Wednesday, July 23, 2003
Immanuel Kant's notion of "True Liberty" in a Secular State(1)
Immanuel Kant, in his Religion within the Boundaries of Mere Reason, argues for separation of religion and state, an ideology known as secularism. He claims that the human being needs a condition of "true liberty" in which the universal faculty of "reason" would be rendered capable of discovering "moral law" and "pure religion." This claim enabled him to argue for secularism. He asserts that only in a condition of "true liberty" individuals can access their inner true potential; consequently, he claims that no outer force is capable of providing such a possibility. Therefore, he believes that excluding religion, as an established controlling power, from the political sphere is imperative in order to achieve the state of "true liberty." This argument constitutes the underpinning of the secular thesis, the foundation of the contemporary political discourse.
In this paper, I will argue that secularization thesis not only suffers ideologically, but itself becomes an oppressive framework and therefore unable to deliver its promise of "true liberty." Also, I will demonstrate that this foundation has some serious consequences in our contemporary political discourse.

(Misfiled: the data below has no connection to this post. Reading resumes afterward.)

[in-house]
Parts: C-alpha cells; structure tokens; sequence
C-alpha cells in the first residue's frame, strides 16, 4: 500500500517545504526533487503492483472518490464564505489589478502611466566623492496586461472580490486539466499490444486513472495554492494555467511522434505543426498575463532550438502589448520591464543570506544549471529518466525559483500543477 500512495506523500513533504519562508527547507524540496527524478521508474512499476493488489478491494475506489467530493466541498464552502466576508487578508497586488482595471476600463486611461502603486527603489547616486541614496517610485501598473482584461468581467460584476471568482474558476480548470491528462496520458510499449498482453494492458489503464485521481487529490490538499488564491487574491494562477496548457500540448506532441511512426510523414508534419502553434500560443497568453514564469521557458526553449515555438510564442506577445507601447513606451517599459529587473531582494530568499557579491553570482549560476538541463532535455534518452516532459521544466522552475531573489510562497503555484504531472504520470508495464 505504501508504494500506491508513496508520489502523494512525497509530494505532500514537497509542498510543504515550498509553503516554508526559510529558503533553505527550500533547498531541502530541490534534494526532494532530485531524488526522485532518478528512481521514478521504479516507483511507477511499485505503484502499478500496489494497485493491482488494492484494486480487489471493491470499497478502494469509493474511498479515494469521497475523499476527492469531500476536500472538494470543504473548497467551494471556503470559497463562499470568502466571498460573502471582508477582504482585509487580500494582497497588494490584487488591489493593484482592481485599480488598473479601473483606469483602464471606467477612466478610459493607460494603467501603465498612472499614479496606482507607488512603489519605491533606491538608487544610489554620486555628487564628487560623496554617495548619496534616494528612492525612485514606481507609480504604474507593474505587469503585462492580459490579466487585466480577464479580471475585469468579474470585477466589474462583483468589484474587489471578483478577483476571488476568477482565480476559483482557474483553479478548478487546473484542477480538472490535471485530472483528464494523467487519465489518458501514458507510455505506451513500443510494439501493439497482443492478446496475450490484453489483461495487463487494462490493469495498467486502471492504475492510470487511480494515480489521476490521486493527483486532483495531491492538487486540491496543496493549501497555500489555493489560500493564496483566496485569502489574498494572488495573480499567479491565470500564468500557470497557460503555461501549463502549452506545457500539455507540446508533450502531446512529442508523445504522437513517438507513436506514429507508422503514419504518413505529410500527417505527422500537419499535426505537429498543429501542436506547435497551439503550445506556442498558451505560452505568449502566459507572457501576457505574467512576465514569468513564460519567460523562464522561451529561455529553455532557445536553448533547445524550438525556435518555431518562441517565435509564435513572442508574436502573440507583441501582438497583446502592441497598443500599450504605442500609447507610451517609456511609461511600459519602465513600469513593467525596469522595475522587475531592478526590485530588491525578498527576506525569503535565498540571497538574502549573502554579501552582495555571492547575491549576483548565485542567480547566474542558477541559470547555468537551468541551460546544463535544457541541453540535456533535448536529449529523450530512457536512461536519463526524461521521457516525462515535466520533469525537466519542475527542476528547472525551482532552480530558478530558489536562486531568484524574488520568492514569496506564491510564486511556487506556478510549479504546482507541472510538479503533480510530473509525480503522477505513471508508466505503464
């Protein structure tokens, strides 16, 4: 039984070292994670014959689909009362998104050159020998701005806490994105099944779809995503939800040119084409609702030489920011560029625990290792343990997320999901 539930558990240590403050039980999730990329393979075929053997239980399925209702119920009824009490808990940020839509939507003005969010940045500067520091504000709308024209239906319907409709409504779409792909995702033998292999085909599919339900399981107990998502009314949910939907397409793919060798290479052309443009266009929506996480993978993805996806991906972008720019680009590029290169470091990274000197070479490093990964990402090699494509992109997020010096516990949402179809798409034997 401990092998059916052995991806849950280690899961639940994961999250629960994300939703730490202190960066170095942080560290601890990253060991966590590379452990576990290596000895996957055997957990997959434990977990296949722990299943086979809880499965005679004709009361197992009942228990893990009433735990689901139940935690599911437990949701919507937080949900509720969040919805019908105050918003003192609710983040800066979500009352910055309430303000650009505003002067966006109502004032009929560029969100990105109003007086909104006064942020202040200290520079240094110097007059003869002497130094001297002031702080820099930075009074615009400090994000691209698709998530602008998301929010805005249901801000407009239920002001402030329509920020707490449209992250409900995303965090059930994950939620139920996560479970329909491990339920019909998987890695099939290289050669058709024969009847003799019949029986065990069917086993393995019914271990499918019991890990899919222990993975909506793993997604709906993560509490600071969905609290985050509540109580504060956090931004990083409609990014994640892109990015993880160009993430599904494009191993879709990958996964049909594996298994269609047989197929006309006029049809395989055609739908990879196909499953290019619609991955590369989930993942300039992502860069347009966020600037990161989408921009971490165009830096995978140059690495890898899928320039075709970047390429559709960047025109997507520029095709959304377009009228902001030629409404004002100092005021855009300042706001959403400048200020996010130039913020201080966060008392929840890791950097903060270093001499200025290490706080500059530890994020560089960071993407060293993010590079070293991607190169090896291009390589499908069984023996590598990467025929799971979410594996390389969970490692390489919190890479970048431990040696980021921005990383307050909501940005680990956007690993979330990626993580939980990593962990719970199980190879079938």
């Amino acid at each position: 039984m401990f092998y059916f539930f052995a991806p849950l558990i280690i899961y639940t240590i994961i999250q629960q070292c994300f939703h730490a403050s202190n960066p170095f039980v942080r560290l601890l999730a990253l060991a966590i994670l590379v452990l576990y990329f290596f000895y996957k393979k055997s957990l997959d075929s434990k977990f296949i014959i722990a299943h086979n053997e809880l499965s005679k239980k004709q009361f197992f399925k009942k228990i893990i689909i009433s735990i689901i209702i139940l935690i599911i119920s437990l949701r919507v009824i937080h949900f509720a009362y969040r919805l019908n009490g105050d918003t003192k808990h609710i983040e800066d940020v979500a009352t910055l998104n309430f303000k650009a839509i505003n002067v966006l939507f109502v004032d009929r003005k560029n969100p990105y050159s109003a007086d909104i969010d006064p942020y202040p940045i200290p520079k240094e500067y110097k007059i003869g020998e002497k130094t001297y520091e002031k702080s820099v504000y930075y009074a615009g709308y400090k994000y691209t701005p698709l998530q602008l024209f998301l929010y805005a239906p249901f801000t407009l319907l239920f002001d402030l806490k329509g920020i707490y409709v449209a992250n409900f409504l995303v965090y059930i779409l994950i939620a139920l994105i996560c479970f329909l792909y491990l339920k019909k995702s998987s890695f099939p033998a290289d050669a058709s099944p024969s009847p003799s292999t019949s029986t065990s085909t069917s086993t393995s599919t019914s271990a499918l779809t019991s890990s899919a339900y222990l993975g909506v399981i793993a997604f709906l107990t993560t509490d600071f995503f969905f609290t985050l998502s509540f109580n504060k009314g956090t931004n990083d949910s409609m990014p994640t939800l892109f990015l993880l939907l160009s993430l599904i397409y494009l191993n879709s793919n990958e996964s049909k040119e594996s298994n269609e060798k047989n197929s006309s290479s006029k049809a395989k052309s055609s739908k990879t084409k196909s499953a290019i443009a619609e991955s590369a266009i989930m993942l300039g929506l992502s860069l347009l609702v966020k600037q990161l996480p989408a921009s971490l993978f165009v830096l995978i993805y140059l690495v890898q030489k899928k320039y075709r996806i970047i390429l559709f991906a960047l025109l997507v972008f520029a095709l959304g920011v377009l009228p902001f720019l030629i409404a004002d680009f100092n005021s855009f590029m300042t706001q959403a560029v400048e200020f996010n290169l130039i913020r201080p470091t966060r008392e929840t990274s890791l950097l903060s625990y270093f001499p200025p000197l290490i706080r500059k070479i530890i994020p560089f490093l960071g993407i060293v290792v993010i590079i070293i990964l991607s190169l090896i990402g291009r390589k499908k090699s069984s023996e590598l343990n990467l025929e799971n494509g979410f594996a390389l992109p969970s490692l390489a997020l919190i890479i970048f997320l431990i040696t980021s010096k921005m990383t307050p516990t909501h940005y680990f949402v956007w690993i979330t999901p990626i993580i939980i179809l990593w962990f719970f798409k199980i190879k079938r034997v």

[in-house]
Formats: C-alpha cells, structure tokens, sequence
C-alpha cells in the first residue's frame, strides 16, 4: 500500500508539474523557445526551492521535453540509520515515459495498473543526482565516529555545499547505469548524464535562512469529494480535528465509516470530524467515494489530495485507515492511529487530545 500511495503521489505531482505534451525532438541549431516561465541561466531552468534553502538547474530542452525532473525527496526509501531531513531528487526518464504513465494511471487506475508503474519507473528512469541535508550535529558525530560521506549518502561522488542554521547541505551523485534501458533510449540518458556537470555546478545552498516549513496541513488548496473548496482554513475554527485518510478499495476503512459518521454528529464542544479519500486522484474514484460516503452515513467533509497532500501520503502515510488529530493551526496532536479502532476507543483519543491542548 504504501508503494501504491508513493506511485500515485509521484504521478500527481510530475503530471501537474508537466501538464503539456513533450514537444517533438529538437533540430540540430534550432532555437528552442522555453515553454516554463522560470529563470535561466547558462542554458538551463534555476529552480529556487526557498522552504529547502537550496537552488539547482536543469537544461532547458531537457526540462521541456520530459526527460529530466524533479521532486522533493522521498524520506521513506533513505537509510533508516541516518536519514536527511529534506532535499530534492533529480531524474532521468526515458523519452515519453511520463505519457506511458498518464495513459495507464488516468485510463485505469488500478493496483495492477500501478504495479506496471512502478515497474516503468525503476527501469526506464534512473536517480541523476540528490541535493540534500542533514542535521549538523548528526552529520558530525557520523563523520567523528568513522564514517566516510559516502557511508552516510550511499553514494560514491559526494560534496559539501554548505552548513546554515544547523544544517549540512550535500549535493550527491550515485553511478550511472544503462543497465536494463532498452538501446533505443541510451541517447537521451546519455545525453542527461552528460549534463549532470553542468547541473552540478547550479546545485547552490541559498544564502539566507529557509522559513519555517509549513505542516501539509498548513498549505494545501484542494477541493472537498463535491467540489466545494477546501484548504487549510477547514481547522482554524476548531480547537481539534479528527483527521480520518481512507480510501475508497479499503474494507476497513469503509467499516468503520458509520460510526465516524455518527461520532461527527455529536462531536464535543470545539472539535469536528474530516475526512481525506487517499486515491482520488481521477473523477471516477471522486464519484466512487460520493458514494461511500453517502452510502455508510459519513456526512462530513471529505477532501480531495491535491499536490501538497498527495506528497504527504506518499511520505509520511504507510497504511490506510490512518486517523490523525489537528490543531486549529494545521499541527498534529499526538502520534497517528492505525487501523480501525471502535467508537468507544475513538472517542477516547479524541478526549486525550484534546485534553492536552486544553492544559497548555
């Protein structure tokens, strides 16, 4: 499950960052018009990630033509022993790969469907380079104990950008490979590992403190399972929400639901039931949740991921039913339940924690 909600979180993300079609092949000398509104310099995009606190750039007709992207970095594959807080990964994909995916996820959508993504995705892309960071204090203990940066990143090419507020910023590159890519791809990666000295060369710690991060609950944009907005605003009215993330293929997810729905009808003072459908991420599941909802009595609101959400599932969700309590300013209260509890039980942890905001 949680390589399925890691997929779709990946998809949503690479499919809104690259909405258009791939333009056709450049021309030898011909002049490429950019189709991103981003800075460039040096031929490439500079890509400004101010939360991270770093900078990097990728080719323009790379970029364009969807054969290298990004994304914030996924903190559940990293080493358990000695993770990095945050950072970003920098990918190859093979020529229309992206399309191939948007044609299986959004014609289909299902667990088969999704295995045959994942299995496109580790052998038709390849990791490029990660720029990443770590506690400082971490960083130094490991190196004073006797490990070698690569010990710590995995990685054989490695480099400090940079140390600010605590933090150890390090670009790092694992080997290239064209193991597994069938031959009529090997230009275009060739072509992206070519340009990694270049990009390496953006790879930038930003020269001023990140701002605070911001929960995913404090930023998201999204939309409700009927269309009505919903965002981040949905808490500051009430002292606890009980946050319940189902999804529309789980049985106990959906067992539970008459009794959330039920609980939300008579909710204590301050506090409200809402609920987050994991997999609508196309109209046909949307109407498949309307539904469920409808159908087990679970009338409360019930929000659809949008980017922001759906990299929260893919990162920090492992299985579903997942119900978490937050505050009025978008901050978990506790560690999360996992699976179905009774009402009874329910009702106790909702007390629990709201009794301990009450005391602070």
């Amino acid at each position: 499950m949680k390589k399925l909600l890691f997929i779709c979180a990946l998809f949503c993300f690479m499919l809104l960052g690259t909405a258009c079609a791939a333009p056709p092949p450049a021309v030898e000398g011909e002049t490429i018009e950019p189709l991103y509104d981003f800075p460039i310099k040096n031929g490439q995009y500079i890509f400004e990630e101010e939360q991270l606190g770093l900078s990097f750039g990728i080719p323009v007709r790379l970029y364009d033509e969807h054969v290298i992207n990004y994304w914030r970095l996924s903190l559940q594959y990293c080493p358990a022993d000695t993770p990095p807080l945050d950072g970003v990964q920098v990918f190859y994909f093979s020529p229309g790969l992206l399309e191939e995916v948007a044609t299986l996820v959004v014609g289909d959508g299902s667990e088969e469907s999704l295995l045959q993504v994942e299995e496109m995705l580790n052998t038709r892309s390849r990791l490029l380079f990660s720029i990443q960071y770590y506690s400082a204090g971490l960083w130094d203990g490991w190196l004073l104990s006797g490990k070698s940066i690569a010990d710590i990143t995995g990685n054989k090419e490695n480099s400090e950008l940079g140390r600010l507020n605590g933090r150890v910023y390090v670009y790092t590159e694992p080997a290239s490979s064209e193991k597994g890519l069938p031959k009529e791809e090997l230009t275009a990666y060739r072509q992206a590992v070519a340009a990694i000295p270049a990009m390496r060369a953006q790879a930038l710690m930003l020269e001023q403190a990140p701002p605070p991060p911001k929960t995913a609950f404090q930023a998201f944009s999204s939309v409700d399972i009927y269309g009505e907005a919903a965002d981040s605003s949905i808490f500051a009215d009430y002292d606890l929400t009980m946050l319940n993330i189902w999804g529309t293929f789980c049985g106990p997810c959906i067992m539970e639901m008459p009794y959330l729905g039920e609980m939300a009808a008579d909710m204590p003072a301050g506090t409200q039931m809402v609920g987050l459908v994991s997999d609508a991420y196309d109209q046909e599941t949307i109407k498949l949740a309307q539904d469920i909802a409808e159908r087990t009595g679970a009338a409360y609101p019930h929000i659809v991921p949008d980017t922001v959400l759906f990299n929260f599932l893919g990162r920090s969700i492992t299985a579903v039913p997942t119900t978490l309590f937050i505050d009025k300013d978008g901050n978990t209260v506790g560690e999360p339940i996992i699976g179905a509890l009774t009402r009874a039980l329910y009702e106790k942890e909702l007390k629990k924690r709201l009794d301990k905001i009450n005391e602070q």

First, however, I would like to elaborate on Kant's argument and his rationale.
Kant believes that it is the individual's responsibility to work his way towards "pure religion." He accordingly argues that in order to accomplish such a task a type of inner feelings of duty within the individual needs to be created. He believes that this inner quality is the only route to salvation. Consequently, any other force, which would impose certain qualities on the human being, has no merit since it would not change the inner. He states, "[T]here is absolutely no salvation for human beings except in the innermost adoption of genuine moral principles in their disposition." He refers to any other attempts to achieve this state as a "perversity," and goes on to say that, "to interfere with this adoption is surely not the so often blamed sensibility but a certain self-incurred perversity." He believes that this "innermost adoption of genuine moral principles" is a gradual reform.
(posted by Farid)
Posted:Wednesday, July 23, 2003 |
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